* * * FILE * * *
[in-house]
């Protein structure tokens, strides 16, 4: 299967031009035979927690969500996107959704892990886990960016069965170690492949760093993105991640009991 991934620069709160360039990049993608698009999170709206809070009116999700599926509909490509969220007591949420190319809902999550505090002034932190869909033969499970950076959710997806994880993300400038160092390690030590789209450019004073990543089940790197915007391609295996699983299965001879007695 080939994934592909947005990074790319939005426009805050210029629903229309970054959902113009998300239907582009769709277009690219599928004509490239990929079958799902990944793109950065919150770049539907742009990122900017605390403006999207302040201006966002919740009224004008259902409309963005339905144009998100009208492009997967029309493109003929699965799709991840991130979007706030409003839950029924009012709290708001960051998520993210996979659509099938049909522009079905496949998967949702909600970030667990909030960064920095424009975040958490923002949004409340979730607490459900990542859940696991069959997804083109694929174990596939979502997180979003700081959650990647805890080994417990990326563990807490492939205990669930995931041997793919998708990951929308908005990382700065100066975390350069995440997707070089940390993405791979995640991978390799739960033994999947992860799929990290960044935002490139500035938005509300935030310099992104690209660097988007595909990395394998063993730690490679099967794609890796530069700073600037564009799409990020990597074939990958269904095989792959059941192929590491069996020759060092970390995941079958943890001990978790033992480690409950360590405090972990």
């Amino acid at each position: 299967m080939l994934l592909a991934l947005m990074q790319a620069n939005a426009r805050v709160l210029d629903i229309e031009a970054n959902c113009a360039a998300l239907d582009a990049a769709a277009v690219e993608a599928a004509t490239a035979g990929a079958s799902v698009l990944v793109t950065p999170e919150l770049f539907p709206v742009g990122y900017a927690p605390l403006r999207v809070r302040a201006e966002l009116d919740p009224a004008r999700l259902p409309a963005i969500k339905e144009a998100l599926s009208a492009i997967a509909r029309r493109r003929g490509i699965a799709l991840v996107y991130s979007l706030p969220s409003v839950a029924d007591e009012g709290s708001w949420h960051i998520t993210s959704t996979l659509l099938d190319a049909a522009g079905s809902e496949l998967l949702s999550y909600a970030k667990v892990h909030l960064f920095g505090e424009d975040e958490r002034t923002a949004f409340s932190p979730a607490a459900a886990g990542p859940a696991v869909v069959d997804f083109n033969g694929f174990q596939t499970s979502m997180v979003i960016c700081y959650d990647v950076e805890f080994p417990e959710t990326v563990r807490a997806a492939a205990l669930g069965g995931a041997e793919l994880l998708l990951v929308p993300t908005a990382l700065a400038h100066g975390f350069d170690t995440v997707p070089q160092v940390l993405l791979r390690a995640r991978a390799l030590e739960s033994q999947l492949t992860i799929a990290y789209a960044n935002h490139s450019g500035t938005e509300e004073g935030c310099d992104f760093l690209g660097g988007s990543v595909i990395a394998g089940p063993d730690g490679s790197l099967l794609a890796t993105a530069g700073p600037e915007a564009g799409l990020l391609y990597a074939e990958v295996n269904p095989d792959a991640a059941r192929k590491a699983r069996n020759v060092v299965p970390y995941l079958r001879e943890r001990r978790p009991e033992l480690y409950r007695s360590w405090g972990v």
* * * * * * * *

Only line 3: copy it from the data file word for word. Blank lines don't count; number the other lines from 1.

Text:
């Amino acid at each position: 299967m080939l994934l592909a991934l947005m990074q790319a620069n939005a426009r805050v709160l210029d629903i229309e031009a970054n959902c113009a360039a998300l239907d582009a990049a769709a277009v690219e993608a599928a004509t490239a035979g990929a079958s799902v698009l990944v793109t950065p999170e919150l770049f539907p709206v742009g990122y900017a927690p605390l403006r999207v809070r302040a201006e966002l009116d919740p009224a004008r999700l259902p409309a963005i969500k339905e144009a998100l599926s009208a492009i997967a509909r029309r493109r003929g490509i699965a799709l991840v996107y991130s979007l706030p969220s409003v839950a029924d007591e009012g709290s708001w949420h960051i998520t993210s959704t996979l659509l099938d190319a049909a522009g079905s809902e496949l998967l949702s999550y909600a970030k667990v892990h909030l960064f920095g505090e424009d975040e958490r002034t923002a949004f409340s932190p979730a607490a459900a886990g990542p859940a696991v869909v069959d997804f083109n033969g694929f174990q596939t499970s979502m997180v979003i960016c700081y959650d990647v950076e805890f080994p417990e959710t990326v563990r807490a997806a492939a205990l669930g069965g995931a041997e793919l994880l998708l990951v929308p993300t908005a990382l700065a400038h100066g975390f350069d170690t995440v997707p070089q160092v940390l993405l791979r390690a995640r991978a390799l030590e739960s033994q999947l492949t992860i799929a990290y789209a960044n935002h490139s450019g500035t938005e509300e004073g935030c310099d992104f760093l690209g660097g988007s990543v595909i990395a394998g089940p063993d730690g490679s790197l099967l794609a890796t993105a530069g700073p600037e915007a564009g799409l990020l391609y990597a074939e990958v295996n269904p095989d792959a991640a059941r192929k590491a699983r069996n020759v060092v299965p970390y995941l079958r001879e943890r001990r978790p009991e033992l480690y409950r007695s360590w405090g972990v």